Neither Jesus nor his disciples had mentioned sainthood. The designation of saints emerged during the second and third centuries after Christ, with the Roman persecution of Christians. The survivors of the catacombs believed those who had been martyred had been received directly into heaven and, being there, could intercede for the living. They revered them as saints, but they never venerated idols of them. All the early Christians had despised idolatry, reserving special scorn for sculptures representing pagan gods. Typically, Clement of Alexandria (A.D. 150?–220?), a theologian and teacher, declared that it was sacrilege to adulate that which is created, rather than the creator. However, as the number of saints grew, so did the medieval yearning to give them identity; worshipers wanted pictures of them, images of the Madonna, and replicas of Christ on the cross. Statues of Horus, the Egyptian sky god, and Isis, the goddess of royalty, were rechristened Jesus and Mary. Craftsmen turned out other images and pictures to meet the demands of Christians who kissed them, prostrated themselves before them, and adorned them with flowers. Incense was introduced in Christian church services around 500, followed by the burning of candles. Each medieval community, in times of crisis, evoked the supposed potency of its patron saint, or of the relics it possessed.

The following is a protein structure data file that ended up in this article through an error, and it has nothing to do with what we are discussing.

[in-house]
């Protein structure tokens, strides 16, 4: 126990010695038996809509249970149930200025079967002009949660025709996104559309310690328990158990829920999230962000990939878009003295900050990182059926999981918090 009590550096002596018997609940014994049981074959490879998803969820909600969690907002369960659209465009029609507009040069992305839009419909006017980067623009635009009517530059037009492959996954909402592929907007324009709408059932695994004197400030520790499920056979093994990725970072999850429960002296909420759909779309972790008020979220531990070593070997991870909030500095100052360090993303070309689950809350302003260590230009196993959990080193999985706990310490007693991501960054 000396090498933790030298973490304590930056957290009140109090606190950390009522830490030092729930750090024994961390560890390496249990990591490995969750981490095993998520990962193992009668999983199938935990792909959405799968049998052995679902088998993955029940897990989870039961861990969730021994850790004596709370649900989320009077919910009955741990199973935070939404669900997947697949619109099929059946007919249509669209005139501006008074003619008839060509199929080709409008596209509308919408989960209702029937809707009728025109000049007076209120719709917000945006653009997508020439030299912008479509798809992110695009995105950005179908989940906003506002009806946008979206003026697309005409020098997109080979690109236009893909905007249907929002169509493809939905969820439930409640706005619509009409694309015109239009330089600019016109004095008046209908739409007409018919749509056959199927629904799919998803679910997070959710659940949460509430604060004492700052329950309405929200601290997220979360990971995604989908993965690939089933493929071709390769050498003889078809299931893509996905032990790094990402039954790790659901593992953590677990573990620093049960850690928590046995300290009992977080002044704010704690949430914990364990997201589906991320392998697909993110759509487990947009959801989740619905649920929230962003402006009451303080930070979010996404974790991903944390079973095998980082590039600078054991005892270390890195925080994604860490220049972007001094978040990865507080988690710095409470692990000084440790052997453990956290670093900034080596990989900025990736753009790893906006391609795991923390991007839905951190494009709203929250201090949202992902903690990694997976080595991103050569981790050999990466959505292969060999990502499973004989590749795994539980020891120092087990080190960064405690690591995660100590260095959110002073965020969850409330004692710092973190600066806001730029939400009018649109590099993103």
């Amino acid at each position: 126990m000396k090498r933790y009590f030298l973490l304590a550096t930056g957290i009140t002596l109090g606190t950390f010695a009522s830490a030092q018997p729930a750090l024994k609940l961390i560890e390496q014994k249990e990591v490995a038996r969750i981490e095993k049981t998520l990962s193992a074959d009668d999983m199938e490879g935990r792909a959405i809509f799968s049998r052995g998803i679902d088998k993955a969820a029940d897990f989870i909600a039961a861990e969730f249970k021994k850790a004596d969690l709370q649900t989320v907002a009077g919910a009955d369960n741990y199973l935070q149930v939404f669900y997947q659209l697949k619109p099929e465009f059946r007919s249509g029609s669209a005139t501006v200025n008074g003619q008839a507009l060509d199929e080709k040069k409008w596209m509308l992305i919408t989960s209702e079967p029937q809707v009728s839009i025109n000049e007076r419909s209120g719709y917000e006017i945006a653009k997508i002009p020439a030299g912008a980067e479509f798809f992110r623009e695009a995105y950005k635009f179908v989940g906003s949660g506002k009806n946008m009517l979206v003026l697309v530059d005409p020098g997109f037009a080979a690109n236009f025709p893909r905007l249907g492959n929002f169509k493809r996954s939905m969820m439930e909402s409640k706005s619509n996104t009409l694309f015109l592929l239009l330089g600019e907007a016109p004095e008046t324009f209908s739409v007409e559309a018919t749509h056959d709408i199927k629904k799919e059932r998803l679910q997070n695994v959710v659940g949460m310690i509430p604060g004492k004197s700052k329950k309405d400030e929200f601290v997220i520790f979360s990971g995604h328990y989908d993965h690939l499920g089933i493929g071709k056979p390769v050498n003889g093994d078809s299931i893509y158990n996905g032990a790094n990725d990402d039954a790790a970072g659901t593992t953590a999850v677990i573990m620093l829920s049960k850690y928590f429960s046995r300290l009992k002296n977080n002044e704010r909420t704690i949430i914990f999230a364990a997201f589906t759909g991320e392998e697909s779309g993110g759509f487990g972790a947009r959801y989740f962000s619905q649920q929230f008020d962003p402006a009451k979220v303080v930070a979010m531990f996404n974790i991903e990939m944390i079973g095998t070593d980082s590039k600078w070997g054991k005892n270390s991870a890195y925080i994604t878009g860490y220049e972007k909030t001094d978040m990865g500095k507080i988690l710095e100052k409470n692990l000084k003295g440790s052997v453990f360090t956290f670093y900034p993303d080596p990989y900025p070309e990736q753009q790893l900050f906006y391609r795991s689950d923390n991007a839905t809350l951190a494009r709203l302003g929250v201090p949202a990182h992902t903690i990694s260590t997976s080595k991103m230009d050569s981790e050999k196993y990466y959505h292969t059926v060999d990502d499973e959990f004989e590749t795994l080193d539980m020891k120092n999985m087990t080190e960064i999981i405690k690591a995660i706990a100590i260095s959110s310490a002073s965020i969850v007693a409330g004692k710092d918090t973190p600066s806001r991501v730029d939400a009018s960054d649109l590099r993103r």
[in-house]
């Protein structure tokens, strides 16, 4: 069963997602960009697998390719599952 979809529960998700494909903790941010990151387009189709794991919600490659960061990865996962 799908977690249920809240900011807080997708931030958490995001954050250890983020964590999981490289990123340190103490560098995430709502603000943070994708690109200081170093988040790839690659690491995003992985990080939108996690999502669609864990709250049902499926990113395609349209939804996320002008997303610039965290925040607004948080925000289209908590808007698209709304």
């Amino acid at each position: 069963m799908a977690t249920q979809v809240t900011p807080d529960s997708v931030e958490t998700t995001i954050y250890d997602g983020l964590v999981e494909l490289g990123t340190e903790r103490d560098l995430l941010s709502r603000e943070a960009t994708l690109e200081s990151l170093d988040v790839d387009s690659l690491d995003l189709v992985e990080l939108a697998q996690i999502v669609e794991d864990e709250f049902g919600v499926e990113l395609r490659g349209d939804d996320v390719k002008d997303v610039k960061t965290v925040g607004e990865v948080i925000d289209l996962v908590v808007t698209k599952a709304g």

Augustine deplored the adoration of saints, but priests and parishioners alike believed that the devil could be driven away by invoking their powers, or by making the sign of the cross. Medieval astrologers and magicians flourished. Clearly all this met a deep human need, but thoughtful men were troubled. Reaction came in the eighth century. Leo III, the deeply pious Byzantine emperor, believed it his imperial duty to defend true Christianity against all who would desecrate it. To him the adoption of pagan ways was sacrilege, and he was particularly offended by the veneration of relics and religious pictures during the celebration of Mass. After citing Deuteronomy 4:16—which forbids worship of any “graven image” or “the similitude of any figure, the likeness of male or female”—he issued a draconian edict in 726. On his orders, soldiers were to remove all icons and representations of Jesus and Mary from churches. All murals, frescoes, and mosaics were to be plastered over.